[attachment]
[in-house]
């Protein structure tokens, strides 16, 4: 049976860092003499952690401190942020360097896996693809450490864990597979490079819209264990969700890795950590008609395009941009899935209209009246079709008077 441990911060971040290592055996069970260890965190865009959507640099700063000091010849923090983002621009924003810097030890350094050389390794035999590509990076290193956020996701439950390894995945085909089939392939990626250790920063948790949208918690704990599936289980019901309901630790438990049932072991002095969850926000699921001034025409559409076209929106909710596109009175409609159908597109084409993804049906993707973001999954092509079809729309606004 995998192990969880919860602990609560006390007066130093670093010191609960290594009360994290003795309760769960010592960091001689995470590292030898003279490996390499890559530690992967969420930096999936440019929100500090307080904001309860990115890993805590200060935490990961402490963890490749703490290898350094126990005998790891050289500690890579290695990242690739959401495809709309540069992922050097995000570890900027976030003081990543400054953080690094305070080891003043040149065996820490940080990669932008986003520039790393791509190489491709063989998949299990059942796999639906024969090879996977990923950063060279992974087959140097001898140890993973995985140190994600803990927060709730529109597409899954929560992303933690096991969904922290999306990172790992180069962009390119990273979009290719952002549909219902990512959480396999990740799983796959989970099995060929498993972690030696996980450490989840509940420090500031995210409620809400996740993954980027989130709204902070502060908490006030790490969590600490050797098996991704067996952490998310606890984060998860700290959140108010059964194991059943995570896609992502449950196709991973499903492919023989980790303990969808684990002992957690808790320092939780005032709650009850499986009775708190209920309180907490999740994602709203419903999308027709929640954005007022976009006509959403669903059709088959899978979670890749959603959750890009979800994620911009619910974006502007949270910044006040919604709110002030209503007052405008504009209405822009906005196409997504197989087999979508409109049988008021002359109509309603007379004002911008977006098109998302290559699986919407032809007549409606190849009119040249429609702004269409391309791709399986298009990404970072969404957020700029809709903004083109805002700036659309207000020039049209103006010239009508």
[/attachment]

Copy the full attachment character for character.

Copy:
[in-house]
């Protein structure tokens, strides 16, 4: 049976860092003499952690401190942020360097896996693809450490864990597979490079819209264990969700890795950590008609395009941009899935209209009246079709008077 441990911060971040290592055996069970260890965190865009959507640099700063000091010849923090983002621009924003810097030890350094050389390794035999590509990076290193956020996701439950390894995945085909089939392939990626250790920063948790949208918690704990599936289980019901309901630790438990049932072991002095969850926000699921001034025409559409076209929106909710596109009175409609159908597109084409993804049906993707973001999954092509079809729309606004 995998192990969880919860602990609560006390007066130093670093010191609960290594009360994290003795309760769960010592960091001689995470590292030898003279490996390499890559530690992967969420930096999936440019929100500090307080904001309860990115890993805590200060935490990961402490963890490749703490290898350094126990005998790891050289500690890579290695990242690739959401495809709309540069992922050097995000570890900027976030003081990543400054953080690094305070080891003043040149065996820490940080990669932008986003520039790393791509190489491709063989998949299990059942796999639906024969090879996977990923950063060279992974087959140097001898140890993973995985140190994600803990927060709730529109597409899954929560992303933690096991969904922290999306990172790992180069962009390119990273979009290719952002549909219902990512959480396999990740799983796959989970099995060929498993972690030696996980450490989840509940420090500031995210409620809400996740993954980027989130709204902070502060908490006030790490969590600490050797098996991704067996952490998310606890984060998860700290959140108010059964194991059943995570896609992502449950196709991973499903492919023989980790303990969808684990002992957690808790320092939780005032709650009850499986009775708190209920309180907490999740994602709203419903999308027709929640954005007022976009006509959403669903059709088959899978979670890749959603959750890009979800994620911009619910974006502007949270910044006040919604709110002030209503007052405008504009209405822009906005196409997504197989087999979508409109049988008021002359109509309603007379004002911008977006098109998302290559699986919407032809007549409606190849009119040249429609702004269409391309791709399986298009990404970072969404957020700029809709903004083109805002700036659309207000020039049209103006010239009508």